Tag Archives: Hackney Empire



Hackney Empire

ALADDIN at the Hackney Empire


“Clive Rowe is truly the grand dame of panto dames”

Stuff Shakespeare, Pantomime is probably my favourite theatrical tradition. There are not many other settings where you can have babies, grandparents, and long-suffering assorted other relatives entertained for a couple of hours by good old British drag.

And Clive Rowe knows how to entertain. His stewardship at the Hackney Empire continues this year with another barnstorming performance as Mother Twanky in Aladdin. We are transported to the land of Hack-ne-lah, for a riot of fun, anti-consumerism and disco dancing. Trust me, it works!

Do I need to explain the plot? Probably not. The main additions to the traditional tale here are the sneering, evil billionaire Mildew Funk played in gloriously writhing camp fashion by George Heyworth (better known as Bourgeois in the celebrated cabaret duo Bourgeois and Maurice), who unfortunately also happens to be Jazz’s (Isabella Mason) father. He is determined to marry her off to a fellow rich man, when her heart has already been captured by the pure and kind Aladdin (Fred Double). The biggest baddie is Abby-na-zaaar! spelt properly with three ‘As’, one ‘R’, and an exclamation mark (Natasha Lewis). She is determined to become the most powerful wizard in the world, and also the best trombonist. I did not realise my panto needed brass on stage, but turns out it really does, especially accompanying a reworked Meghan Trainor song.

Aside from the magic lamp, there’s also a magic ring (the spirit of which is played by a charismatic and ditsy Ruth Lynch), who’s provenance got slightly lost in the exposition of the opening scenes, but nonetheless is charming.

“Cleo Pettitt on costumes ramps up the camp and comedy with each one: the sparkling dirty martini glass dress is the literal cherry on top”

Rounding out the cast is Rishi Manuel as Wishy, who does a great line in slapstick comedy, and pulls the audience through the obligatory participation songs. Kat B is the coolest genie I’ve ever seen, in a plunge neck disco outfit, and towering platforms.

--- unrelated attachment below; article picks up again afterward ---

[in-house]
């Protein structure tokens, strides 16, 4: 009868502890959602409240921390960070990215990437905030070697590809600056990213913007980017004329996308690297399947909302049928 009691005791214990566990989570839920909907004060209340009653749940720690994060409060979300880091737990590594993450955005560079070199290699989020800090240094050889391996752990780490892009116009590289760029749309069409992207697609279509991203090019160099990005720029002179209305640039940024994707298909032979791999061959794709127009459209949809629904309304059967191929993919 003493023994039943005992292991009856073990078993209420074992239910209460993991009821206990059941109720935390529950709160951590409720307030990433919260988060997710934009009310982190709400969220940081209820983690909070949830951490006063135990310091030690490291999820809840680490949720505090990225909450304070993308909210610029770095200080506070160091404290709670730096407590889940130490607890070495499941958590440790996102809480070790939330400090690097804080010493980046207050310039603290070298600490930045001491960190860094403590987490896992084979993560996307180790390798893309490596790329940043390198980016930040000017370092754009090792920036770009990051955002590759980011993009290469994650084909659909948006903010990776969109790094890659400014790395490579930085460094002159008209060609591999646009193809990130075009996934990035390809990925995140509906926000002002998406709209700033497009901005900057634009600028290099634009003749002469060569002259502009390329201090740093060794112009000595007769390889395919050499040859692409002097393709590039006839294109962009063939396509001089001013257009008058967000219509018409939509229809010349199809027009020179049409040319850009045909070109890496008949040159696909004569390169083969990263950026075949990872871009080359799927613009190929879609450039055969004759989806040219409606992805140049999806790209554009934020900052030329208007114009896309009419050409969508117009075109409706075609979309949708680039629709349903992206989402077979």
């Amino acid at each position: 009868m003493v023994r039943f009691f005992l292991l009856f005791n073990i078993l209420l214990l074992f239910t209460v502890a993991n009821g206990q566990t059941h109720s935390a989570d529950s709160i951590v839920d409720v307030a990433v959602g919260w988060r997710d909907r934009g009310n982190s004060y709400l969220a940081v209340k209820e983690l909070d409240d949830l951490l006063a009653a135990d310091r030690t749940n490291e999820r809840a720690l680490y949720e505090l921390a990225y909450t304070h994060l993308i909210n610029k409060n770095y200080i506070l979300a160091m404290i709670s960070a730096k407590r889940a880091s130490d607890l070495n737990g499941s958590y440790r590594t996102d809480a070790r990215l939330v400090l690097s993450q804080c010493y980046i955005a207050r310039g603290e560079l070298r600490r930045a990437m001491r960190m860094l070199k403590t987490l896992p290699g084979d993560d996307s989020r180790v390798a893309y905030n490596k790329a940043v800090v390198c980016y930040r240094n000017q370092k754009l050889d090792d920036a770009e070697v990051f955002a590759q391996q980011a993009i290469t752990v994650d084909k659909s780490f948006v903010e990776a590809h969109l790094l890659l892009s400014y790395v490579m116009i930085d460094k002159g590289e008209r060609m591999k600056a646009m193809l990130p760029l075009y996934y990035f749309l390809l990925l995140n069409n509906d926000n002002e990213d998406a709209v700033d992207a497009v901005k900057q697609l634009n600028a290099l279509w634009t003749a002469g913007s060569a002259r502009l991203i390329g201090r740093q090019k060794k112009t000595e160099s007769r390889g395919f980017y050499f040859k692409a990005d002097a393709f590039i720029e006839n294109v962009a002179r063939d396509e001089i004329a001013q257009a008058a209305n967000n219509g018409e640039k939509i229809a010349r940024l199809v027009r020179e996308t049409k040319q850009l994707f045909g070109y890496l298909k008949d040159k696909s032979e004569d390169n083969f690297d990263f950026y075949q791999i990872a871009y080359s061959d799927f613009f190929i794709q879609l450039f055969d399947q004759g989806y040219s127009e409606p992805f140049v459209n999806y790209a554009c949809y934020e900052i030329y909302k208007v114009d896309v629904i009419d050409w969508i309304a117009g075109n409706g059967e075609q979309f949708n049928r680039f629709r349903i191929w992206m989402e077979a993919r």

Rowe also directs, and has assisted Will Brenton in writing the script. Once the heavy lifting of character introductions is out the way, Rowe warms the audience up with the help of a laundry list of gags – literally. Pun after pun after visual joke came tumbling out of Widow Twanky like the assorted items out of her brilliant bag lady dress, embossed with Groucci. The outfits get more and more extraordinary – Cleo Pettitt on costumes ramps up the camp and comedy with each one: the sparkling dirty martini glass dress is the literal cherry on top.

The big dance numbers also show off the talented ensemble and heighten the energy even more, grabbing the attention of even the chatty two year old sitting next to me. Myles Brown’s choreography, using professionals, (members of the Hackney Empire’s young Artist Development Programme, and the Vestry School of Dance and Performing Arts) is both polished, but also has an inclusive, community feel.

Though Widow Twanky might have moaned about the special effects budget, I was impressed by the sheer amount of pyrotechnics on show, and especially the magical carpet ride. Steve Edis’ original song here was also a welcome respite from memories of Peter Andre singing that version.

The short second act feels like it’s also had a gin at the interval, with the jokes getting more risqué, though firmly on the side of family friendly: the children around me were confused as to why I was laughing so hard at a gag about the Ultra Low Emissions Zone. I also think they might have been bypassed by the bisexual lighting and Aphrodite statue in a certain evil lair which foreshadowed a lovely romantic tryst and twist.

Hackney Empire once again presents yet another magnificent panto and Clive Rowe is truly the grand dame of panto dames. Long may his reign continue.

ALADDIN at the Hackney Empire

Reviewed on 30th November 2023

by Rosie Thomas

Photography by Steve Gregson



Other reviews by Rosie: